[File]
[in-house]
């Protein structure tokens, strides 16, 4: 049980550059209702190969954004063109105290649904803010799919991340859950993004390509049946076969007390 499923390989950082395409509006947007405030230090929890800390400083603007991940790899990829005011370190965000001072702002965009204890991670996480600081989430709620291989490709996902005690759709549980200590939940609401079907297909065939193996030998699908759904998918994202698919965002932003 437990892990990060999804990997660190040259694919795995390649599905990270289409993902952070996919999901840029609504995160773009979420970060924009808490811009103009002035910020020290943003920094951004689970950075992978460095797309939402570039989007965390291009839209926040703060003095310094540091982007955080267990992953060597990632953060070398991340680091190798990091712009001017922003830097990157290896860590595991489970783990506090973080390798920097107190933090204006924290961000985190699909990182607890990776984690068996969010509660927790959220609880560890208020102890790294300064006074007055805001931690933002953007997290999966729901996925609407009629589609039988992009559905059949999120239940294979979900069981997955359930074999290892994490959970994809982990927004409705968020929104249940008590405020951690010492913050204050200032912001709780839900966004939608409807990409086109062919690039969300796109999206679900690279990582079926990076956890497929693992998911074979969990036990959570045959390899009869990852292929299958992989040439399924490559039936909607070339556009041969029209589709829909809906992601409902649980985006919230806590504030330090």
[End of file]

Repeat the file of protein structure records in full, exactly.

[in-house]
């Protein structure tokens, strides 16, 4: 049980550059209702190969954004063109105290649904803010799919991340859950993004390509049946076969007390 499923390989950082395409509006947007405030230090929890800390400083603007991940790899990829005011370190965000001072702002965009204890991670996480600081989430709620291989490709996902005690759709549980200590939940609401079907297909065939193996030998699908759904998918994202698919965002932003 437990892990990060999804990997660190040259694919795995390649599905990270289409993902952070996919999901840029609504995160773009979420970060924009808490811009103009002035910020020290943003920094951004689970950075992978460095797309939402570039989007965390291009839209926040703060003095310094540091982007955080267990992953060597990632953060070398991340680091190798990091712009001017922003830097990157290896860590595991489970783990506090973080390798920097107190933090204006924290961000985190699909990182607890990776984690068996969010509660927790959220609880560890208020102890790294300064006074007055805001931690933002953007997290999966729901996925609407009629589609039988992009559905059949999120239940294979979900069981997955359930074999290892994490959970994809982990927004409705968020929104249940008590405020951690010492913050204050200032912001709780839900966004939608409807990409086109062919690039969300796109999206679900690279990582079926990076956890497929693992998911074979969990036990959570045959390899009869990852292929299958992989040439399924490559039936909607070339556009041969029209589709829909809906992601409902649980985006919230806590504030330090």